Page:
Almost a month ago, the world witnessed a tradition that dates back to the origin of American democracy. Like his predecessors, President George W. Bush participated in a peaceful transition process, passing on the reign of the United States to Barack Obama.
In the midst of this heavily tradition-based transition, however, it was clear that, in the spirit of Obama’s campaign, the time had also come for change. It was time to combine tradition and progressivism in order to support the new administration.
In an oddly similar parallel, Denebola is also entering a period of transition and – like the presidency – will take on a new team of leaders. Though the outgoing editors are not necessarily Republicans, nor are we from Texas (nor did we claim to find weapons of mass destruction), there are still striking similarities between the (mostly) peaceful transition of Denebola volumes and that of the White House.
What makes each volume of Denebola so special – like each presidential administration – is the way it builds on existing practices and traditions, improving an organization that is now approaching its 50th anniversary.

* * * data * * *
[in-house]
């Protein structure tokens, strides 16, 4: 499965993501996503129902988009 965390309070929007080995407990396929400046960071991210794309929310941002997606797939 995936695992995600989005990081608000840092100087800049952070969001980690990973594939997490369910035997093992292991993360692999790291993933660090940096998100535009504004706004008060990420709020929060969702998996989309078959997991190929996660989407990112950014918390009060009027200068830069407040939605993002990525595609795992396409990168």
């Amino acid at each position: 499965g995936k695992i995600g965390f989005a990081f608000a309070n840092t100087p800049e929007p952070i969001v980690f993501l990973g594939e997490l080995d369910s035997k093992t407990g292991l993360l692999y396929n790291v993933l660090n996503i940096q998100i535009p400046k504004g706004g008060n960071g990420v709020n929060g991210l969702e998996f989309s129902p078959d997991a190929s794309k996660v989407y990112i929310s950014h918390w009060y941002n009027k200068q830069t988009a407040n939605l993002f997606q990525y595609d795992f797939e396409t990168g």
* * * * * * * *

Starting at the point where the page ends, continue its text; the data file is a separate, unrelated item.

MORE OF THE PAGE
Since the school’s founding, Denebola has served as a reliable and entertaining center of information about the school, city, and community-at-large. From first-rate articles, to book reviews, to (outstanding) sports and drama photographs, this official publication is certainly not a kiddie newspaper (nor a Mickey Mouse operation).
But as well as maintaining the level of quality that Denebola strives for, a new volume’s editors must make the paper their own by developing unique characteristics in style and content. Volume 48 certainly put this intangible advice into practice in a number of ways.
Like how Obama appointed his own cabinet, Volume 48′s senior editors appointed their own staff, organizing this distinctive journey. Beyond that, though, Volume 48 created its own community – fostering its own set of values and beliefs – and, in doing so, set the stage for an even more unique opportunity for its members, as well as an outstanding product.
As you read this, our next transition is happening. After publishing 260 pages and approximately 780,000 words, Volume 48′s senior editors are throwing in their towels and – for the most part – retiring from the high school press.
This time next month, you will be reading another issue of Denebola – the main difference being the leadership behind its production. Volume 49 will carry on the traditions of Denebola while, at the same time, creating its own unique parts of both the process and product.
Some things, of course, will never change – and that is part of what’s so great about it. Twenty years from now Denebola might still not be a work of art, but it will certainly give Newton South’s students the opportunity to be part of an inclusive and rewarding community, fulfilling the true meaning of being a “family newspaper.”